Sometimes there are risks that an individual’s posts are interpreted as reflecting those of a charity. For example a trustee, employee or volunteer could post inappropriate content:
- using a personal account where they can be associated with the charity, either through mixing both personal and professional content or because they list their workplace or role.
- using an entirely personal account that could reasonably be linked to the person’s role at the charity.
As a trustee you are responsible for identifying and managing risks like this, such as by being clear what your rules are, which may be set out in your social media and/or HR policies. This is not intended to prevent general personal use of social media but to help make clear when the charity may have a legitimate concern as the employer.
If personal content has brought negative attention to the charity, consider what actions you may take based on how problematic the content is and what your policy says.”
Locally (and nationally) many people know my link with CCVS, and I have never hidden this on social media. I have worked in the sector over 30 years and been at CCVS in different roles for 11 years, over this time I have spoken to lots of people in person and online including on different social platforms. My personal profile does not mention CCVS but it wouldn’t take genius to make the connection if you read my posts.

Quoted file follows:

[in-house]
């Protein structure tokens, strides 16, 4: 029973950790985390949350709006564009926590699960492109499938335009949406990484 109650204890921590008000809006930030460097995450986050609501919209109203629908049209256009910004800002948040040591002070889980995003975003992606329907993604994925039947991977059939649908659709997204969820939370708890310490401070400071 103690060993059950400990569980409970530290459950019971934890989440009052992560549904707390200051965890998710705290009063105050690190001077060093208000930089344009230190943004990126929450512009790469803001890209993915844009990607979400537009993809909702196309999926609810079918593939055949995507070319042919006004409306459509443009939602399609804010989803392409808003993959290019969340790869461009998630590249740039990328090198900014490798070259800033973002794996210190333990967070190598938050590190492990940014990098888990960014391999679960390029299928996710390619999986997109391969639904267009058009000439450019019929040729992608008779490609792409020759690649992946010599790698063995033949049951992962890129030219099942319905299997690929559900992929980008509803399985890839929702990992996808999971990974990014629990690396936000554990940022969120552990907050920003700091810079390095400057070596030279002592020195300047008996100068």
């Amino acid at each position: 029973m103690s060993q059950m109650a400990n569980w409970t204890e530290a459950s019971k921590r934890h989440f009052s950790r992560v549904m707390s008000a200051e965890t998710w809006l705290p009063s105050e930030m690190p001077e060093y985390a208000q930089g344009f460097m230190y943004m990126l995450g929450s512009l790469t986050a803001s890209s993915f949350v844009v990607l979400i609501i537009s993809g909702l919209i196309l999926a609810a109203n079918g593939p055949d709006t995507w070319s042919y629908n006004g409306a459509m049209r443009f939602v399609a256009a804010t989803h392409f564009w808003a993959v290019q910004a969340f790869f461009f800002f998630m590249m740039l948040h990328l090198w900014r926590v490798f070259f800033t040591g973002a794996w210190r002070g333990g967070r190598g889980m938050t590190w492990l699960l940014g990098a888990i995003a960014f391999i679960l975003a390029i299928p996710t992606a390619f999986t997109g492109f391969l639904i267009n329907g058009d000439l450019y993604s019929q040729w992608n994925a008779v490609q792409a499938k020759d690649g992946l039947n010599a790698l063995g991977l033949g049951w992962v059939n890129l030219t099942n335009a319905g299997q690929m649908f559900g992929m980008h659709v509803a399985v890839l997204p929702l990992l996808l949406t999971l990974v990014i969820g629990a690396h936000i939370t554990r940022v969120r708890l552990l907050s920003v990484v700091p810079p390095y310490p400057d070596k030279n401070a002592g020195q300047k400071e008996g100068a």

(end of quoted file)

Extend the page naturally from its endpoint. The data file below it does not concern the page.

Does this mean the trustees can dictate what I write? If I break the law then there could be a case for gross misconduct if it were for an area that had a direct impact on the charity. But if I decide to attend a protest and am arrested, or I tweet overtly political content this is not something the trustees can influence. The law around freedom of speech or the right to protest trump any organisational guidelines.
As a small organisation we operate on a basis of trust between, staff, trustees, volunteers and partners. I have CCVS in my core so would no more disparage the organisation than I would a family member or friend. We can not set rules and guidelines for all situations and we have to rely on trust, common sense, and the ability to have a conversation if there are issues to be addressed.
I think that an over prescriptive social media policy will reduce the impact that this form of communication can have across all areas of a charities work. I think that including a basic statement in a handbook, a policy, or a contract is sufficient. I also think that the trustees of a charity need to understand social media and that some if not all should follow and engage with their charities accounts. Most of all I think trustees need to invest in management that is by consent and not about command and control.
Written by Mark Freeman CEO